I've known people to collapse from dehydration, even heard of people die!!

    You body needs fluid to regulate it's temperture. If you stop sweating on a hot day, or while exercising you are in serious trouble, at risk of collapse and unless rehydrated very soon,( small sips of fluid ONLY, not big gulps ), could die.

  15. #15
    Widdler
    Join Date
    Jun 2010
    Location
    United Kingdom
    Posts
    2
    Hydration is very important and does reduce physical performance and especially in the mountains you need to keep hydrated to maintain performance. Dehydration is very dangerous. However there are some small mistakes in this article. Studying urine is only relevant on the first pee in the morning but it does give a very good indication of hydration level.

    With regards to dehydration it is very easy to become dehydrated without knowing it, this can happen by the increased breathing rate you experience while exercising causing 1 L + to be lost and that does not include sweat rates which can reach 2 /3 L in 1 hour. So you can lose 3 to 4 kg during a days walk without hydrating.

    The topic of beer and caffeine are very interesting, beer actually is absorbed faster than water but it does have a diuretic affecting, which affects the brain more than most diuretics (hence a hangover). However this is not a problem if you drink beer and water. Alcohol does prevent the body from recovering as efficiently as it can from exercise. Caffeine is not a problem you just need to drink a bit more, caffeine has been shown to increase the rate of glucose uptake (can get energy to the muscle faster) hence why you have started to see it in sports drinks.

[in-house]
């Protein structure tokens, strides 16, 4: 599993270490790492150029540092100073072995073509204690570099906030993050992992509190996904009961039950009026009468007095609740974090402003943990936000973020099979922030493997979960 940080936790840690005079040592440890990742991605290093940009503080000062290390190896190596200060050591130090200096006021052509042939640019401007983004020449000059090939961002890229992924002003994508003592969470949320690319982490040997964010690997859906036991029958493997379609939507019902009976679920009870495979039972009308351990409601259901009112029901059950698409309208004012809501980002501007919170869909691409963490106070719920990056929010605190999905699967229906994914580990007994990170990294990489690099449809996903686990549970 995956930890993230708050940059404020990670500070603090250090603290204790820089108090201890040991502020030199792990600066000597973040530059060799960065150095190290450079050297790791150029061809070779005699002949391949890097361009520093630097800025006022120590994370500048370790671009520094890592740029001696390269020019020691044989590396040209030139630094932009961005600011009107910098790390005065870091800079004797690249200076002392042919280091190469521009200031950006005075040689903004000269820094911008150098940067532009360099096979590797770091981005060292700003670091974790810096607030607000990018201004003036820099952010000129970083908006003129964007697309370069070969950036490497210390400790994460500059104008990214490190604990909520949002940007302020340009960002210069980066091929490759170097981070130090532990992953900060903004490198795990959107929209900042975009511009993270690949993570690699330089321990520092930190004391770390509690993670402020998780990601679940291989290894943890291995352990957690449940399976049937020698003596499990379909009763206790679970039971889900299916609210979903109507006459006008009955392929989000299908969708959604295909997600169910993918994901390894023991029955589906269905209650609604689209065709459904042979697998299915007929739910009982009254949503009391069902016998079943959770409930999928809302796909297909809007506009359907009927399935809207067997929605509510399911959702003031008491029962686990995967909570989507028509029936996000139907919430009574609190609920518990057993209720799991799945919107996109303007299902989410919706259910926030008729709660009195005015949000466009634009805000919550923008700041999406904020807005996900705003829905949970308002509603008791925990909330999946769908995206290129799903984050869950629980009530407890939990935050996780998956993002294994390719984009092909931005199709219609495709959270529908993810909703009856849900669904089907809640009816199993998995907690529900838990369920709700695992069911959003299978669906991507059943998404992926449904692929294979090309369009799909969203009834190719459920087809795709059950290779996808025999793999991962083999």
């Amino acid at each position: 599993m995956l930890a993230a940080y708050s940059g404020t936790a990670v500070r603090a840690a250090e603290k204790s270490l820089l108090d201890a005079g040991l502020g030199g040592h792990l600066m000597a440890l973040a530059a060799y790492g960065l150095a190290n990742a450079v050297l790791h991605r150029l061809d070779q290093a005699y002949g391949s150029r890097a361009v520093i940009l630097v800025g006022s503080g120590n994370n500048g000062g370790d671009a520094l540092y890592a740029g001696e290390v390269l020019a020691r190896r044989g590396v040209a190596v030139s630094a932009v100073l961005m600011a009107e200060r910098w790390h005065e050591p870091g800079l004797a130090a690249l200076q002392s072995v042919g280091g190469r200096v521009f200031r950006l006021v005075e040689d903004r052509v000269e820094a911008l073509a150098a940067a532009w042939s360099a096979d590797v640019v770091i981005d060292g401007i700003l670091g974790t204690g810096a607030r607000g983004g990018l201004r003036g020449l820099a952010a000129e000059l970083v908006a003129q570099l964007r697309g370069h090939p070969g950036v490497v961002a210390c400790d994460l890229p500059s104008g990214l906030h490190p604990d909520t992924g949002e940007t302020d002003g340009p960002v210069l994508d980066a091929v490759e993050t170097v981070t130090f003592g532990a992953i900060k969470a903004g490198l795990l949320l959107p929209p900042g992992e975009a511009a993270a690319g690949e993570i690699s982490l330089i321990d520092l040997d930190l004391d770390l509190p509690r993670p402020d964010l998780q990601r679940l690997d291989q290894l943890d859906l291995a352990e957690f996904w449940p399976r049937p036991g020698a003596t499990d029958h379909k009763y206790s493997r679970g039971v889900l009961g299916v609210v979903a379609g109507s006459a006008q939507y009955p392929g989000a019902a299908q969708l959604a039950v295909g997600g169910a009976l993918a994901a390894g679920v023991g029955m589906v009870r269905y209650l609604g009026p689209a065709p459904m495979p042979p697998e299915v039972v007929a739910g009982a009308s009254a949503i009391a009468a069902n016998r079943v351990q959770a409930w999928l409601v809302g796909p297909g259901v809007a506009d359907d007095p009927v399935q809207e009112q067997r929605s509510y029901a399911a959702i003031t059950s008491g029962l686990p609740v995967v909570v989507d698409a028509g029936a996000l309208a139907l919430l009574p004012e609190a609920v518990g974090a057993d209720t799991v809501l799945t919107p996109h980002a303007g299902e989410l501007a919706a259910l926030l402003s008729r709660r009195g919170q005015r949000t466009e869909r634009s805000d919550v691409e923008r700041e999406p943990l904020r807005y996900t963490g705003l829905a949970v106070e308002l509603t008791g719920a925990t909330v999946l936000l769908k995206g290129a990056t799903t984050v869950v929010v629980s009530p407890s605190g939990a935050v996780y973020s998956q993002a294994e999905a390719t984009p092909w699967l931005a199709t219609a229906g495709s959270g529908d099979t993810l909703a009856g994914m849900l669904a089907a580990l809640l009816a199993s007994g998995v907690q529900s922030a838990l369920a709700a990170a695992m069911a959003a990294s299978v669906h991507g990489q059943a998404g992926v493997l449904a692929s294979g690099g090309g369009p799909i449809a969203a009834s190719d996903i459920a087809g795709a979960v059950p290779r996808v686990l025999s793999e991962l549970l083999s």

As for hyponatremia (to much water) this is very rare and you would need about 12- 14 L to much. However it is dangerous and presents with the same symptoms as dehydration so can be treated incorrectly which leads to death.

    If you exercise on a hot day i know i have consumed 8-9 L a day and been dehydrates but this was in a hot environment and exercising 2 a day.